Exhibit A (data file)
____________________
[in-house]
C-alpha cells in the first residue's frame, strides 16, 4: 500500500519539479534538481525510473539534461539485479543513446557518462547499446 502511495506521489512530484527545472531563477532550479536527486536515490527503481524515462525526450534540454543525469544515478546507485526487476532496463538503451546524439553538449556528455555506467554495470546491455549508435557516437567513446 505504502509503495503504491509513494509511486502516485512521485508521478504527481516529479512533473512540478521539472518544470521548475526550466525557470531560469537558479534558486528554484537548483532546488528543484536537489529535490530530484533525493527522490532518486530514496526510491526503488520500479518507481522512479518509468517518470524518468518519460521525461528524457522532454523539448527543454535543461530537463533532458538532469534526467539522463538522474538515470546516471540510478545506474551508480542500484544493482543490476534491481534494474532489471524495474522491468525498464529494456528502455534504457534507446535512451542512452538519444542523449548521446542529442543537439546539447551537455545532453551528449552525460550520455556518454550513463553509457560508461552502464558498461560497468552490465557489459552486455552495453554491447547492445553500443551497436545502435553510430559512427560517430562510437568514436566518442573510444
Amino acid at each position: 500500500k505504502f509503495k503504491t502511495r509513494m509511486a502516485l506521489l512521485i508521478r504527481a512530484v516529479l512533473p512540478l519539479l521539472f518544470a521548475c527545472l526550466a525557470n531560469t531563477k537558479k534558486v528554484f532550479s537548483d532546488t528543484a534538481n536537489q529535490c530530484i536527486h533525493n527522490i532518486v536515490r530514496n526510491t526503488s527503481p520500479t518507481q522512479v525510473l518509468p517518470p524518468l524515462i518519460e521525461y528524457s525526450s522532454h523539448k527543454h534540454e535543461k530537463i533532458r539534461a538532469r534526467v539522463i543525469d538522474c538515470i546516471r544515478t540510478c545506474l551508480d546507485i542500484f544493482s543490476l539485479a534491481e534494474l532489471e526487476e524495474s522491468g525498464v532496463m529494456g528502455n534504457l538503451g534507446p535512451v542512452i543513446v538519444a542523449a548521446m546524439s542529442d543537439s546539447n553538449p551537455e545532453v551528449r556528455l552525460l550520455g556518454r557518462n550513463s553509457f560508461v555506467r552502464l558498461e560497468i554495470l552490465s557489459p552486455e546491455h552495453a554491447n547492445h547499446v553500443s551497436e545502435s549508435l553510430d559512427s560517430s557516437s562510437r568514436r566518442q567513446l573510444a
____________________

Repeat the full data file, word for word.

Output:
[in-house]
C-alpha cells in the first residue's frame, strides 16, 4: 500500500519539479534538481525510473539534461539485479543513446557518462547499446 502511495506521489512530484527545472531563477532550479536527486536515490527503481524515462525526450534540454543525469544515478546507485526487476532496463538503451546524439553538449556528455555506467554495470546491455549508435557516437567513446 505504502509503495503504491509513494509511486502516485512521485508521478504527481516529479512533473512540478521539472518544470521548475526550466525557470531560469537558479534558486528554484537548483532546488528543484536537489529535490530530484533525493527522490532518486530514496526510491526503488520500479518507481522512479518509468517518470524518468518519460521525461528524457522532454523539448527543454535543461530537463533532458538532469534526467539522463538522474538515470546516471540510478545506474551508480542500484544493482543490476534491481534494474532489471524495474522491468525498464529494456528502455534504457534507446535512451542512452538519444542523449548521446542529442543537439546539447551537455545532453551528449552525460550520455556518454550513463553509457560508461552502464558498461560497468552490465557489459552486455552495453554491447547492445553500443551497436545502435553510430559512427560517430562510437568514436566518442573510444
Amino acid at each position: 500500500k505504502f509503495k503504491t502511495r509513494m509511486a502516485l506521489l512521485i508521478r504527481a512530484v516529479l512533473p512540478l519539479l521539472f518544470a521548475c527545472l526550466a525557470n531560469t531563477k537558479k534558486v528554484f532550479s537548483d532546488t528543484a534538481n536537489q529535490c530530484i536527486h533525493n527522490i532518486v536515490r530514496n526510491t526503488s527503481p520500479t518507481q522512479v525510473l518509468p517518470p524518468l524515462i518519460e521525461y528524457s525526450s522532454h523539448k527543454h534540454e535543461k530537463i533532458r539534461a538532469r534526467v539522463i543525469d538522474c538515470i546516471r544515478t540510478c545506474l551508480d546507485i542500484f544493482s543490476l539485479a534491481e534494474l532489471e526487476e524495474s522491468g525498464v532496463m529494456g528502455n534504457l538503451g534507446p535512451v542512452i543513446v538519444a542523449a548521446m546524439s542529442d543537439s546539447n553538449p551537455e545532453v551528449r556528455l552525460l550520455g556518454r557518462n550513463s553509457f560508461v555506467r552502464l558498461e560497468i554495470l552490465s557489459p552486455e546491455h552495453a554491447n547492445h547499446v553500443s551497436e545502435s549508435l553510430d559512427s560517430s557516437s562510437r568514436r566518442q567513446l573510444a